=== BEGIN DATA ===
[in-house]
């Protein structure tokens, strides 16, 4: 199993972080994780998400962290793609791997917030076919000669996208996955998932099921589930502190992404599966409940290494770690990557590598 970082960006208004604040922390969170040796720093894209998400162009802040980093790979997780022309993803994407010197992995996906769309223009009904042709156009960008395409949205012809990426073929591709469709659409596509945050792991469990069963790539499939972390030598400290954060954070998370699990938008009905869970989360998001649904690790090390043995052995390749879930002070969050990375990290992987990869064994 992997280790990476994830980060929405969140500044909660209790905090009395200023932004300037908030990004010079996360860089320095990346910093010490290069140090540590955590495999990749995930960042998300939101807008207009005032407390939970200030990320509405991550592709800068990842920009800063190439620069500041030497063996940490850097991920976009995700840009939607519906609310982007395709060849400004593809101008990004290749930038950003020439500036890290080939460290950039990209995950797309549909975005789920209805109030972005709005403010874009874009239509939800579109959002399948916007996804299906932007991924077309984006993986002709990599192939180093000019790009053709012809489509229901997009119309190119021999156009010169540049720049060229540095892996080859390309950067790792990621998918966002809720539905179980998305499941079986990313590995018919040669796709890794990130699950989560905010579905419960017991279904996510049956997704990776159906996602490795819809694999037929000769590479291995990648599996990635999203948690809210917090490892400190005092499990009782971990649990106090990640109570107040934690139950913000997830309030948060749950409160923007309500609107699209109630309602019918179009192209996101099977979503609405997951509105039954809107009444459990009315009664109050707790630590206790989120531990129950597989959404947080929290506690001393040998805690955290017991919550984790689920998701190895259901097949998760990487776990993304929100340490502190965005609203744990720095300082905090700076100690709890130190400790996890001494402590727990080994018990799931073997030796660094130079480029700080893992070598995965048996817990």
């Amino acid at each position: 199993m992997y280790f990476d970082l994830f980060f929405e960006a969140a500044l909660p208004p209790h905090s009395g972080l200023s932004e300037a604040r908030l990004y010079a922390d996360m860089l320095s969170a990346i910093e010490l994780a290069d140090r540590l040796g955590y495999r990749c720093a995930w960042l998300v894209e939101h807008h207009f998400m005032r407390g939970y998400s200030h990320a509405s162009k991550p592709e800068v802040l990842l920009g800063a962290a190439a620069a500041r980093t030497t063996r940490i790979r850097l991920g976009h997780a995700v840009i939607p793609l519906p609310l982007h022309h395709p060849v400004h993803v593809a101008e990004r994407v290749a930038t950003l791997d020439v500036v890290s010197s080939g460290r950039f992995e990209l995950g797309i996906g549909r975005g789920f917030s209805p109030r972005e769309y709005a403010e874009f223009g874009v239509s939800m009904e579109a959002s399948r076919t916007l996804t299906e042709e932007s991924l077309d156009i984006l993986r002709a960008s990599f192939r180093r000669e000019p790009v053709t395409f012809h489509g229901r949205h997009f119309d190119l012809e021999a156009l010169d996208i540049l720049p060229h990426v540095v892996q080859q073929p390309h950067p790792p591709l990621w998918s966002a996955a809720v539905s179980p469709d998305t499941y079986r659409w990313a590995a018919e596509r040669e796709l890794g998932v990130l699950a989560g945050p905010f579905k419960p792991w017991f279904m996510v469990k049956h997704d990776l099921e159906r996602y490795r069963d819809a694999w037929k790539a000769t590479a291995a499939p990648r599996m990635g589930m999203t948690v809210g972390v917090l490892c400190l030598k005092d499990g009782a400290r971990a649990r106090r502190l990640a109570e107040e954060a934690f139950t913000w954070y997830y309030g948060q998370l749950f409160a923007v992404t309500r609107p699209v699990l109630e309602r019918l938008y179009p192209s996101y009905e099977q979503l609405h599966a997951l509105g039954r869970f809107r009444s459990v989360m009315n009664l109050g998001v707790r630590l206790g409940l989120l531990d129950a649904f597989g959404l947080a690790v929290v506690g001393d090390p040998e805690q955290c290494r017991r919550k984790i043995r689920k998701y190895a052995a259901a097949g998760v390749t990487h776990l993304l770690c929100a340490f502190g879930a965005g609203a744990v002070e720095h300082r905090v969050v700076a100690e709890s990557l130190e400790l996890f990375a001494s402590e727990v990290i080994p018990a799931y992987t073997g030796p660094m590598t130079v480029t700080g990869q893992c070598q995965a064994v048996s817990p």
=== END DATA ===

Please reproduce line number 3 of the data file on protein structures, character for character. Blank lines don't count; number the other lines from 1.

């Amino acid at each position: 199993m992997y280790f990476d970082l994830f980060f929405e960006a969140a500044l909660p208004p209790h905090s009395g972080l200023s932004e300037a604040r908030l990004y010079a922390d996360m860089l320095s969170a990346i910093e010490l994780a290069d140090r540590l040796g955590y495999r990749c720093a995930w960042l998300v894209e939101h807008h207009f998400m005032r407390g939970y998400s200030h990320a509405s162009k991550p592709e800068v802040l990842l920009g800063a962290a190439a620069a500041r980093t030497t063996r940490i790979r850097l991920g976009h997780a995700v840009i939607p793609l519906p609310l982007h022309h395709p060849v400004h993803v593809a101008e990004r994407v290749a930038t950003l791997d020439v500036v890290s010197s080939g460290r950039f992995e990209l995950g797309i996906g549909r975005g789920f917030s209805p109030r972005e769309y709005a403010e874009f223009g874009v239509s939800m009904e579109a959002s399948r076919t916007l996804t299906e042709e932007s991924l077309d156009i984006l993986r002709a960008s990599f192939r180093r000669e000019p790009v053709t395409f012809h489509g229901r949205h997009f119309d190119l012809e021999a156009l010169d996208i540049l720049p060229h990426v540095v892996q080859q073929p390309h950067p790792p591709l990621w998918s966002a996955a809720v539905s179980p469709d998305t499941y079986r659409w990313a590995a018919e596509r040669e796709l890794g998932v990130l699950a989560g945050p905010f579905k419960p792991w017991f279904m996510v469990k049956h997704d990776l099921e159906r996602y490795r069963d819809a694999w037929k790539a000769t590479a291995a499939p990648r599996m990635g589930m999203t948690v809210g972390v917090l490892c400190l030598k005092d499990g009782a400290r971990a649990r106090r502190l990640a109570e107040e954060a934690f139950t913000w954070y997830y309030g948060q998370l749950f409160a923007v992404t309500r609107p699209v699990l109630e309602r019918l938008y179009p192209s996101y009905e099977q979503l609405h599966a997951l509105g039954r869970f809107r009444s459990v989360m009315n009664l109050g998001v707790r630590l206790g409940l989120l531990d129950a649904f597989g959404l947080a690790v929290v506690g001393d090390p040998e805690q955290c290494r017991r919550k984790i043995r689920k998701y190895a052995a259901a097949g998760v390749t990487h776990l993304l770690c929100a340490f502190g879930a965005g609203a744990v002070e720095h300082r905090v969050v700076a100690e709890s990557l130190e400790l996890f990375a001494s402590e727990v990290i080994p018990a799931y992987t073997g030796p660094m590598t130079v480029t700080g990869q893992c070598q995965a064994v048996s817990p």